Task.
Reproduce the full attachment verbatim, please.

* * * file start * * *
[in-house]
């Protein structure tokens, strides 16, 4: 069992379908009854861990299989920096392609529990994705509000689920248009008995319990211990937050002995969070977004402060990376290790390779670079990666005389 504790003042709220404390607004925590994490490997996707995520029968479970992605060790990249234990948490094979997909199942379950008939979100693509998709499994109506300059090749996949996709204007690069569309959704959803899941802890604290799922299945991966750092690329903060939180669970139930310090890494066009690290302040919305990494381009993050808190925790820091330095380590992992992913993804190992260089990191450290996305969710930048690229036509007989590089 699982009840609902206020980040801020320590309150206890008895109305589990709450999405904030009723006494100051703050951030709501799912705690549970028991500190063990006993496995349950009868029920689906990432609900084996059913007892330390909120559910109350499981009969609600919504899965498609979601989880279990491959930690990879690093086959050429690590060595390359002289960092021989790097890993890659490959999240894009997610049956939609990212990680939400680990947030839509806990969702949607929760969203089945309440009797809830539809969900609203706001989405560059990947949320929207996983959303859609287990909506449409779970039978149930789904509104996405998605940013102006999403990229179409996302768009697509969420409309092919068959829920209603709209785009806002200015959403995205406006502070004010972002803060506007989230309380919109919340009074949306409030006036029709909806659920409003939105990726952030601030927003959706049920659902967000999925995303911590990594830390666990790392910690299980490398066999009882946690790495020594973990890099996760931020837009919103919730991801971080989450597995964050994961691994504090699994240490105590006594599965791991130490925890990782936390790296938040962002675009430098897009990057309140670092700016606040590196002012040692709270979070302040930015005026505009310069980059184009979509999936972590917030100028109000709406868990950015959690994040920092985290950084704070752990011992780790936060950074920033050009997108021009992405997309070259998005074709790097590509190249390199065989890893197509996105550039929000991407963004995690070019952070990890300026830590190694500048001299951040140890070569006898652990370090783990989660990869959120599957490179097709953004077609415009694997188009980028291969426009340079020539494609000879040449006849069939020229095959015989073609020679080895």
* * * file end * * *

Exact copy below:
[in-house]
């Protein structure tokens, strides 16, 4: 069992379908009854861990299989920096392609529990994705509000689920248009008995319990211990937050002995969070977004402060990376290790390779670079990666005389 504790003042709220404390607004925590994490490997996707995520029968479970992605060790990249234990948490094979997909199942379950008939979100693509998709499994109506300059090749996949996709204007690069569309959704959803899941802890604290799922299945991966750092690329903060939180669970139930310090890494066009690290302040919305990494381009993050808190925790820091330095380590992992992913993804190992260089990191450290996305969710930048690229036509007989590089 699982009840609902206020980040801020320590309150206890008895109305589990709450999405904030009723006494100051703050951030709501799912705690549970028991500190063990006993496995349950009868029920689906990432609900084996059913007892330390909120559910109350499981009969609600919504899965498609979601989880279990491959930690990879690093086959050429690590060595390359002289960092021989790097890993890659490959999240894009997610049956939609990212990680939400680990947030839509806990969702949607929760969203089945309440009797809830539809969900609203706001989405560059990947949320929207996983959303859609287990909506449409779970039978149930789904509104996405998605940013102006999403990229179409996302768009697509969420409309092919068959829920209603709209785009806002200015959403995205406006502070004010972002803060506007989230309380919109919340009074949306409030006036029709909806659920409003939105990726952030601030927003959706049920659902967000999925995303911590990594830390666990790392910690299980490398066999009882946690790495020594973990890099996760931020837009919103919730991801971080989450597995964050994961691994504090699994240490105590006594599965791991130490925890990782936390790296938040962002675009430098897009990057309140670092700016606040590196002012040692709270979070302040930015005026505009310069980059184009979509999936972590917030100028109000709406868990950015959690994040920092985290950084704070752990011992780790936060950074920033050009997108021009992405997309070259998005074709790097590509190249390199065989890893197509996105550039929000991407963004995690070019952070990890300026830590190694500048001299951040140890070569006898652990370090783990989660990869959120599957490179097709953004077609415009694997188009980028291969426009340079020539494609000879040449006849069939020229095959015989073609020679080895």